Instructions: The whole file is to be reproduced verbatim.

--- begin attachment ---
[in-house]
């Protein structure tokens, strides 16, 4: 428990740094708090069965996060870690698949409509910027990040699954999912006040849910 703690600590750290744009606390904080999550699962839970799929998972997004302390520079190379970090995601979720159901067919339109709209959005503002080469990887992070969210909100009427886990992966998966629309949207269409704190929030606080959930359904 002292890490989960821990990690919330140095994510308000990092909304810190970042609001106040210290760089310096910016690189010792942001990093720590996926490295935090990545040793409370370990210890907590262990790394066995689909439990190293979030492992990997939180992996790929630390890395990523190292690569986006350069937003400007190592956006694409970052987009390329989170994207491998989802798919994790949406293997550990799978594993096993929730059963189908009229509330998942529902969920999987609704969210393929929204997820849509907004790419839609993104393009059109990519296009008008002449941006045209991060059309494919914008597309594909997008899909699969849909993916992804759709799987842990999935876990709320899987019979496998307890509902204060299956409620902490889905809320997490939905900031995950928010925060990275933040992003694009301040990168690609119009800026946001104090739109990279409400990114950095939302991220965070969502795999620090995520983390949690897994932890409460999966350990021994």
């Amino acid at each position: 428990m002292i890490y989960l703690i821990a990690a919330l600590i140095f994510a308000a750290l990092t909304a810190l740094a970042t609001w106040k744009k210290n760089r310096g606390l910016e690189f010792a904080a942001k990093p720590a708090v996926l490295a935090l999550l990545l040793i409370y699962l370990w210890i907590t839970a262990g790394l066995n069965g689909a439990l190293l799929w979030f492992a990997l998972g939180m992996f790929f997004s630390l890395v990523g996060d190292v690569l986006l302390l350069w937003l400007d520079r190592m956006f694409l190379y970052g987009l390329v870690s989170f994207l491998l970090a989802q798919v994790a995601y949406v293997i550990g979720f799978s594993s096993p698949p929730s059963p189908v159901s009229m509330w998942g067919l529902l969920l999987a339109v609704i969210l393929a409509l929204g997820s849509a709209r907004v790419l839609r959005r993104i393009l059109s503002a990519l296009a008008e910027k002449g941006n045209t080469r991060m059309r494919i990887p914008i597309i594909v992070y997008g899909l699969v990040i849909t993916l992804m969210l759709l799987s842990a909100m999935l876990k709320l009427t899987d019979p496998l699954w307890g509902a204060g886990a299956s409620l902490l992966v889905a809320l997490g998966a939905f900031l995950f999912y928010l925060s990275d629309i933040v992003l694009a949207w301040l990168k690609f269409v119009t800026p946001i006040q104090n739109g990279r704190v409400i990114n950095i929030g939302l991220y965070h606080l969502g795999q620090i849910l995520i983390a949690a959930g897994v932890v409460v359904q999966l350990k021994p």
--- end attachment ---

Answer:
[in-house]
């Protein structure tokens, strides 16, 4: 428990740094708090069965996060870690698949409509910027990040699954999912006040849910 703690600590750290744009606390904080999550699962839970799929998972997004302390520079190379970090995601979720159901067919339109709209959005503002080469990887992070969210909100009427886990992966998966629309949207269409704190929030606080959930359904 002292890490989960821990990690919330140095994510308000990092909304810190970042609001106040210290760089310096910016690189010792942001990093720590996926490295935090990545040793409370370990210890907590262990790394066995689909439990190293979030492992990997939180992996790929630390890395990523190292690569986006350069937003400007190592956006694409970052987009390329989170994207491998989802798919994790949406293997550990799978594993096993929730059963189908009229509330998942529902969920999987609704969210393929929204997820849509907004790419839609993104393009059109990519296009008008002449941006045209991060059309494919914008597309594909997008899909699969849909993916992804759709799987842990999935876990709320899987019979496998307890509902204060299956409620902490889905809320997490939905900031995950928010925060990275933040992003694009301040990168690609119009800026946001104090739109990279409400990114950095939302991220965070969502795999620090995520983390949690897994932890409460999966350990021994």
């Amino acid at each position: 428990m002292i890490y989960l703690i821990a990690a919330l600590i140095f994510a308000a750290l990092t909304a810190l740094a970042t609001w106040k744009k210290n760089r310096g606390l910016e690189f010792a904080a942001k990093p720590a708090v996926l490295a935090l999550l990545l040793i409370y699962l370990w210890i907590t839970a262990g790394l066995n069965g689909a439990l190293l799929w979030f492992a990997l998972g939180m992996f790929f997004s630390l890395v990523g996060d190292v690569l986006l302390l350069w937003l400007d520079r190592m956006f694409l190379y970052g987009l390329v870690s989170f994207l491998l970090a989802q798919v994790a995601y949406v293997i550990g979720f799978s594993s096993p698949p929730s059963p189908v159901s009229m509330w998942g067919l529902l969920l999987a339109v609704i969210l393929a409509l929204g997820s849509a709209r907004v790419l839609r959005r993104i393009l059109s503002a990519l296009a008008e910027k002449g941006n045209t080469r991060m059309r494919i990887p914008i597309i594909v992070y997008g899909l699969v990040i849909t993916l992804m969210l759709l799987s842990a909100m999935l876990k709320l009427t899987d019979p496998l699954w307890g509902a204060g886990a299956s409620l902490l992966v889905a809320l997490g998966a939905f900031l995950f999912y928010l925060s990275d629309i933040v992003l694009a949207w301040l990168k690609f269409v119009t800026p946001i006040q104090n739109g990279r704190v409400i990114n950095i929030g939302l991220y965070h606080l969502g795999q620090i849910l995520i983390a949690a959930g897994v932890v409460v359904q999966l350990k021994p």